Hi Harleybiker. I learnt to ride at Riders Edge in the UK in October 2004. Prior to going on their new rider course all I had ever ridden was 50cc trials bikes and once I rode a 250cc motorcross bike on a mud track. On the first day of the course I was on a 125cc and this was like riding my bicycle and I could literaly throw the thin around. The next day I rode a 500cc Buell Blast and again this was fairly easy. We then took the Buells out on the road and gained our CBT (basic training certificate). At the end of the third day I was promoted to an 883 sporster with forward controlls. I noticed the change in weight and power immediately, but soon found I could do ride u'turns, weaving in and out of cones and emergency stops. The bike was great but on the next day I asked to try a big twin so I was then put on a Fat boy. To tell the truth I didn't experience a lot of difference between the sporster and the fat boy. In fact, once I had got used to the extra weight I found the fat boy easier to ride. On the last day of the course I even took my test on the fat boy. I was then able to try out the whole Harley range to see what I liked best. I found the easiest bikes to ride were the Heritage Softail, Road King and the biggest suprise of all was that the VROD was really easy to ride.

In December I tried out a softail deluxe, heritage softail and Road King at my local dealer. In the end I plumped for the Road King (but all three bikes were equally rideable) and took delivery two weeks later. I have so far done 173 miles and growing with confidence every day. I did drop the bike on the fist day, because I tried to turn very slowly from a standing start and lost my balance. I managed to put the bike down gently though and only put a 1mm scratch on an engine bar. If you do drop a Road King though it's difficult to pick up on your own and I had to get help. Perhaps someone can give some advice about picking up a dropped bike.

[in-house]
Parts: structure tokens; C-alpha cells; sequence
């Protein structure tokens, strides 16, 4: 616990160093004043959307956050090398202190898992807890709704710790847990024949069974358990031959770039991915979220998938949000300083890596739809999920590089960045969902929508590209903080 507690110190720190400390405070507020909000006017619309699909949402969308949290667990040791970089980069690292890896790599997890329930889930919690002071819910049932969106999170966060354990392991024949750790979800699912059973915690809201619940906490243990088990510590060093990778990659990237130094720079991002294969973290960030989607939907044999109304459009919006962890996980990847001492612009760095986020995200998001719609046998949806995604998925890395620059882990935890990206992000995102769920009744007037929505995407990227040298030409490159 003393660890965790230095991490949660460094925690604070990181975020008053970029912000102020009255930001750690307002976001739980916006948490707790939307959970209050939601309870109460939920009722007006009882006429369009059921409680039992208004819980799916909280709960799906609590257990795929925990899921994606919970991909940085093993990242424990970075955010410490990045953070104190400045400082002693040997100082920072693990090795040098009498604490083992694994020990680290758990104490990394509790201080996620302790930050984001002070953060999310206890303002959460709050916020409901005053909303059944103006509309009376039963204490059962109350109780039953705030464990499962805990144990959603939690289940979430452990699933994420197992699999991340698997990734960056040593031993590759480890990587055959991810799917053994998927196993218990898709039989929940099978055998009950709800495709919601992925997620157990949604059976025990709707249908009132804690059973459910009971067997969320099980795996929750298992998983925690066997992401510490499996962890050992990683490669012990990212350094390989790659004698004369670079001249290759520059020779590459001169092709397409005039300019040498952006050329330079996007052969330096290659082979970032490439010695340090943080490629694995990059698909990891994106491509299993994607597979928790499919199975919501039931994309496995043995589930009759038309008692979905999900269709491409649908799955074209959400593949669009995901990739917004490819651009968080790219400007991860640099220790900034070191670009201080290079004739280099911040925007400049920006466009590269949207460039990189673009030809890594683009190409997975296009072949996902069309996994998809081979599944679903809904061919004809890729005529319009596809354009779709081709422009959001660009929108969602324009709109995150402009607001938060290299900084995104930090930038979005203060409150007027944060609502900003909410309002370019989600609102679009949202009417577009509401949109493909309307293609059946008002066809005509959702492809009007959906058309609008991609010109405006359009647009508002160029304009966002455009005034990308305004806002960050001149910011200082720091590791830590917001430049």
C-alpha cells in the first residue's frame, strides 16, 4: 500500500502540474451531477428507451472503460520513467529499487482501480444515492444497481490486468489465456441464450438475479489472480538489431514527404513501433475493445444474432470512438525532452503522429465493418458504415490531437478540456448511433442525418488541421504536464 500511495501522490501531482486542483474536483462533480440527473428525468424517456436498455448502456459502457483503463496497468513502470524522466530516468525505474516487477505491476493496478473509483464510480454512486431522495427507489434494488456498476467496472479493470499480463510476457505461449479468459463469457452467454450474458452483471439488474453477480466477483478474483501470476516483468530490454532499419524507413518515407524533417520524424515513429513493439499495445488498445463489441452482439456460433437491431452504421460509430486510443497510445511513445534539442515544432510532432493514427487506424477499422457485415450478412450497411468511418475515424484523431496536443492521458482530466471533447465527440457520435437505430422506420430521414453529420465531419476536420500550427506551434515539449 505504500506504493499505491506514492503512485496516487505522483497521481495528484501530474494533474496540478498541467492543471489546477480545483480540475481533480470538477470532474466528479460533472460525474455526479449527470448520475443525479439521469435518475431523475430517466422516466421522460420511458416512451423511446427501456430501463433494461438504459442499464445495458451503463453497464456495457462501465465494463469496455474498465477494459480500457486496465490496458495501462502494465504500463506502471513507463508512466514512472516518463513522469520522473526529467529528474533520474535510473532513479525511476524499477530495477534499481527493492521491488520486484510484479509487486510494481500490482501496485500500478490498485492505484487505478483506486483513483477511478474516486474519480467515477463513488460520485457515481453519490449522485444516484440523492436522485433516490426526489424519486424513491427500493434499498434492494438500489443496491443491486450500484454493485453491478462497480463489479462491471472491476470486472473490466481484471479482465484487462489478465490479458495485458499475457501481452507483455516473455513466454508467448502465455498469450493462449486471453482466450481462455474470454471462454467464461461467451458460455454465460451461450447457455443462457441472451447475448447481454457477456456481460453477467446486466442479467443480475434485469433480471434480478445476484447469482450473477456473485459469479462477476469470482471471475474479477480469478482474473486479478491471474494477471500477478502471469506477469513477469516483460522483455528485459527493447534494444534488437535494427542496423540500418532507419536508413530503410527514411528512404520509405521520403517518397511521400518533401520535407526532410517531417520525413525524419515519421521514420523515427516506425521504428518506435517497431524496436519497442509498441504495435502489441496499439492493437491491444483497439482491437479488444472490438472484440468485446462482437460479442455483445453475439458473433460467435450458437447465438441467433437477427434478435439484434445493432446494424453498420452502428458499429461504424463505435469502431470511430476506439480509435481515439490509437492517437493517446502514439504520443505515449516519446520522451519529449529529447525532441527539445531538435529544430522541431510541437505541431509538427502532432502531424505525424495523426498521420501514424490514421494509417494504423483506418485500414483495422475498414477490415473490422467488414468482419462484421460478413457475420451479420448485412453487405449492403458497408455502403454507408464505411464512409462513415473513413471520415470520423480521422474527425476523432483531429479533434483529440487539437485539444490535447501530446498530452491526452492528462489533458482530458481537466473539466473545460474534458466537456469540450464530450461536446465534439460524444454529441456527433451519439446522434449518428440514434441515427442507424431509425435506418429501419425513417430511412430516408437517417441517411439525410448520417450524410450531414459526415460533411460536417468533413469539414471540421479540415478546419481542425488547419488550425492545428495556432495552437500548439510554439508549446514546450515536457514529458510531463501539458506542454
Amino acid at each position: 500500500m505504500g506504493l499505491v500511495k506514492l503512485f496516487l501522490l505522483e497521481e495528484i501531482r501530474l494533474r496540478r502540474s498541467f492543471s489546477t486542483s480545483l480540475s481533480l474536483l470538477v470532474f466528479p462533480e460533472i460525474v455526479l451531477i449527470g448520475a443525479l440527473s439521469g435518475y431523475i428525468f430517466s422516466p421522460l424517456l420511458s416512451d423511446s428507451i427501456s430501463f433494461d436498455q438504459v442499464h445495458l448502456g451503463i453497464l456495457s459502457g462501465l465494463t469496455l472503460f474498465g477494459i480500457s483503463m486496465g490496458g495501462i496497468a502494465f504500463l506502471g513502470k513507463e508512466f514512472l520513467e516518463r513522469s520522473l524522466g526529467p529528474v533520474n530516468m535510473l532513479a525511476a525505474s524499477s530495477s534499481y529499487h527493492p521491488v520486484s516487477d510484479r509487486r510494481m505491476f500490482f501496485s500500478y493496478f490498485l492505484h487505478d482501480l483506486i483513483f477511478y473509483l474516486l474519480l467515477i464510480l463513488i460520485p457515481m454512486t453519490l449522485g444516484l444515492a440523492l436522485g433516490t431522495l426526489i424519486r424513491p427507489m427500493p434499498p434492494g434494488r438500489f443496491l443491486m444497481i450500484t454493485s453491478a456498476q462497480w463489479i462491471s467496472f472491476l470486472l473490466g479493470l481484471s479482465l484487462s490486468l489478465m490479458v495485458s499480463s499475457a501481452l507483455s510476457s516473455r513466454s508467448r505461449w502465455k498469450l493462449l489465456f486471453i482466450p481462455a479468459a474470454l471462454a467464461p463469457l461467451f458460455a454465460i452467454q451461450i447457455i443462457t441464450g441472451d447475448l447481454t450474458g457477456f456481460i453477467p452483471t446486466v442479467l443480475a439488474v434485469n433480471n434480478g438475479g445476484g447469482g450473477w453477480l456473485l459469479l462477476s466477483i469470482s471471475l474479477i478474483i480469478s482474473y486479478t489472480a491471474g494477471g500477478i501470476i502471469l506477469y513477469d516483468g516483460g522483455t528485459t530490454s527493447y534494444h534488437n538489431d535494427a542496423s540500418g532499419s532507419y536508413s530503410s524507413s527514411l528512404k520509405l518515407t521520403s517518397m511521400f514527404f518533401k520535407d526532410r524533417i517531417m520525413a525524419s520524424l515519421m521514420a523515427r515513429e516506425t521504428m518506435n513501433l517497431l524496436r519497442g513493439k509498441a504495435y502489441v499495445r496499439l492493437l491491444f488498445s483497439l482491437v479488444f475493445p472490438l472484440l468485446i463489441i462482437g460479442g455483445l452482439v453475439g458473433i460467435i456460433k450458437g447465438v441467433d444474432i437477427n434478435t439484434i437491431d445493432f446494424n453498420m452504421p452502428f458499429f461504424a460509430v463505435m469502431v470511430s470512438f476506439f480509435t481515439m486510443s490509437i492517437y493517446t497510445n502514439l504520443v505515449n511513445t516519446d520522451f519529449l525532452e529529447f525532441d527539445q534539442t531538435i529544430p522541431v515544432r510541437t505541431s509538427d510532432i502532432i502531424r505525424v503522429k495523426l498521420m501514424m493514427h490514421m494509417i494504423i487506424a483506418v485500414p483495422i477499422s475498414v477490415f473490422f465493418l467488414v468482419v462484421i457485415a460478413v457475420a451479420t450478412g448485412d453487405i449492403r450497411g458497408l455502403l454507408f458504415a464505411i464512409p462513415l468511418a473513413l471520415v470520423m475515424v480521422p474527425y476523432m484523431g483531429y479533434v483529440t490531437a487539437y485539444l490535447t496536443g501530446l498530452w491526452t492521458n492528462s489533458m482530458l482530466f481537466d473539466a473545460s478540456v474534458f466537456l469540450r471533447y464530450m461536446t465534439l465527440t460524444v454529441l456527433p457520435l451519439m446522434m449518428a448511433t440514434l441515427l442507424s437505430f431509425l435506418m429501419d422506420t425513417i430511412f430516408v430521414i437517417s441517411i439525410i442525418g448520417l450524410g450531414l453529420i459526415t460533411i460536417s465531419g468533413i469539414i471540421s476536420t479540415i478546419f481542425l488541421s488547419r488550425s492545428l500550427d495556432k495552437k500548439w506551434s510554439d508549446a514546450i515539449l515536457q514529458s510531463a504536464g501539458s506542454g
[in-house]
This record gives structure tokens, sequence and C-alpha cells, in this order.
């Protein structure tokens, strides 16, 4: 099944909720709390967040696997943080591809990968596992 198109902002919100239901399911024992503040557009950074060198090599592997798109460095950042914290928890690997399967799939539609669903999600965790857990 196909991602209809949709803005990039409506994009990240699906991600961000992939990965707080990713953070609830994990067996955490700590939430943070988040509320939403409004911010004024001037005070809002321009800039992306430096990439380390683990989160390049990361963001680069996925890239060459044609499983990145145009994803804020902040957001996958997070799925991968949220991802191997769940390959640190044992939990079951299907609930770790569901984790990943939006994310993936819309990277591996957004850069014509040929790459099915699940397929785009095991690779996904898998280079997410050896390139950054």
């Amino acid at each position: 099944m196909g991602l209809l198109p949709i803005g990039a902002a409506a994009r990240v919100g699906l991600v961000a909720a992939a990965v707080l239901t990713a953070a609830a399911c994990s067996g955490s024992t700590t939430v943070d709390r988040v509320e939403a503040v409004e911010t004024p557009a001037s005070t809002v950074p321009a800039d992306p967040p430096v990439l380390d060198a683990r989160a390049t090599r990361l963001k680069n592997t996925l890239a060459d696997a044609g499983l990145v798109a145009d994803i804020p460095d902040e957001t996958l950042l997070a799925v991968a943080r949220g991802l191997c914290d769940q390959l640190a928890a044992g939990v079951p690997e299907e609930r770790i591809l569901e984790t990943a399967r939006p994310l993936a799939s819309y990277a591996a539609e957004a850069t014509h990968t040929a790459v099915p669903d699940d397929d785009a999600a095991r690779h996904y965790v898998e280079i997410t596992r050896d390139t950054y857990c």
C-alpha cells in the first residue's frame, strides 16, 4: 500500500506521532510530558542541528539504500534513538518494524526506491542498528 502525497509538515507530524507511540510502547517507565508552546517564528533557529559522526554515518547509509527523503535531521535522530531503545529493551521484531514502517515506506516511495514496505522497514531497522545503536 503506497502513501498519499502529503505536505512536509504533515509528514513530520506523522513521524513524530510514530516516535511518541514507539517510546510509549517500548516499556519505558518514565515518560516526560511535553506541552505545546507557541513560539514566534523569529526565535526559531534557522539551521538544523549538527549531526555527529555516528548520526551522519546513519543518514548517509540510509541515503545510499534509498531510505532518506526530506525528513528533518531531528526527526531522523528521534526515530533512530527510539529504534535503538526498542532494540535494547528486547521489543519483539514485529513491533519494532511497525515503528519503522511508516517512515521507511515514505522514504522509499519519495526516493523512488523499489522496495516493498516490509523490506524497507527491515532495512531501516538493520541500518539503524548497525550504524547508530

What I'm trying to say is that it is possible to learn from scratch and go straight to the Road King. I've done it and I'm loving it. The only thing to remember is to know your limits and remember that a bike can be dangerous. If you're tense or scared the riding can really take it out of you and make things more difficult, so relax and take a break. Try to do everything smoothly and it will be a lot easier.

Oh yes. Don't forget to post a picture of the Road King when you get it.

If you have any specific questions about how I'm getting on with my RK as a new rider please feel free to send me a mail. And take a look at the pictures in my album.

Horse
01-12-2005, 11:25 PM
Very well stated Road King Scot.

TexasFatBoy
01-12-2005, 11:37 PM
Here are a couple of links for picking up a downed motorcycle:

From the Minnesota Motorcycle Safety Foundation HERE (http://www.motorcyclesafety.state.mn.us/pages/tips_pages/tips_lift.html)

And here's a demonstration of a 5'3", 118 lb. lady pickin up her nearly 600 lb. BMW at Pink Ribbon Rides (http://www.pinkribbonrides.com/dropped.html)

If you follow these techniques, just about anyone of any size should be able to pick up just about any bike.

Horse
01-12-2005, 11:48 PM
Thanks TFB, good review for all riders.

kapenagary
01-13-2005, 10:00 PM